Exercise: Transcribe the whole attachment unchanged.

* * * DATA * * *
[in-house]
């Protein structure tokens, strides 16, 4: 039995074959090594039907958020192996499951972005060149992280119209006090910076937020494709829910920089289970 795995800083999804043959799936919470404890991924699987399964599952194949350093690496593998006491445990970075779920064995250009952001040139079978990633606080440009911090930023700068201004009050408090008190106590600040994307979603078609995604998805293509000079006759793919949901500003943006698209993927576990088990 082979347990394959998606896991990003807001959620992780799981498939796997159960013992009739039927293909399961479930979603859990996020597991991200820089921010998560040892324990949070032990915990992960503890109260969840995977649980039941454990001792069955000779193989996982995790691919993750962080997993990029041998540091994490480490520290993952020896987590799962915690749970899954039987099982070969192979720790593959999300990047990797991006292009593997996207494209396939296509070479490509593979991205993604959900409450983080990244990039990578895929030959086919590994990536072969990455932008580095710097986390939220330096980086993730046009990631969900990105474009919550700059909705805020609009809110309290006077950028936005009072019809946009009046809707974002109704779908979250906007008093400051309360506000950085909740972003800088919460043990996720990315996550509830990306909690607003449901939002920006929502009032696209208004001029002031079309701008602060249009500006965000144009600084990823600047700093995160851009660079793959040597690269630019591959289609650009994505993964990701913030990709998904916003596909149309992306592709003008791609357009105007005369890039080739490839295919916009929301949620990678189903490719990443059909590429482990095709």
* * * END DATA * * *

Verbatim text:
[in-house]
């Protein structure tokens, strides 16, 4: 039995074959090594039907958020192996499951972005060149992280119209006090910076937020494709829910920089289970 795995800083999804043959799936919470404890991924699987399964599952194949350093690496593998006491445990970075779920064995250009952001040139079978990633606080440009911090930023700068201004009050408090008190106590600040994307979603078609995604998805293509000079006759793919949901500003943006698209993927576990088990 082979347990394959998606896991990003807001959620992780799981498939796997159960013992009739039927293909399961479930979603859990996020597991991200820089921010998560040892324990949070032990915990992960503890109260969840995977649980039941454990001792069955000779193989996982995790691919993750962080997993990029041998540091994490480490520290993952020896987590799962915690749970899954039987099982070969192979720790593959999300990047990797991006292009593997996207494209396939296509070479490509593979991205993604959900409450983080990244990039990578895929030959086919590994990536072969990455932008580095710097986390939220330096980086993730046009990631969900990105474009919550700059909705805020609009809110309290006077950028936005009072019809946009009046809707974002109704779908979250906007008093400051309360506000950085909740972003800088919460043990996720990315996550509830990306909690607003449901939002920006929502009032696209208004001029002031079309701008602060249009500006965000144009600084990823600047700093995160851009660079793959040597690269630019591959289609650009994505993964990701913030990709998904916003596909149309992306592709003008791609357009105007005369890039080739490839295919916009929301949620990678189903490719990443059909590429482990095709």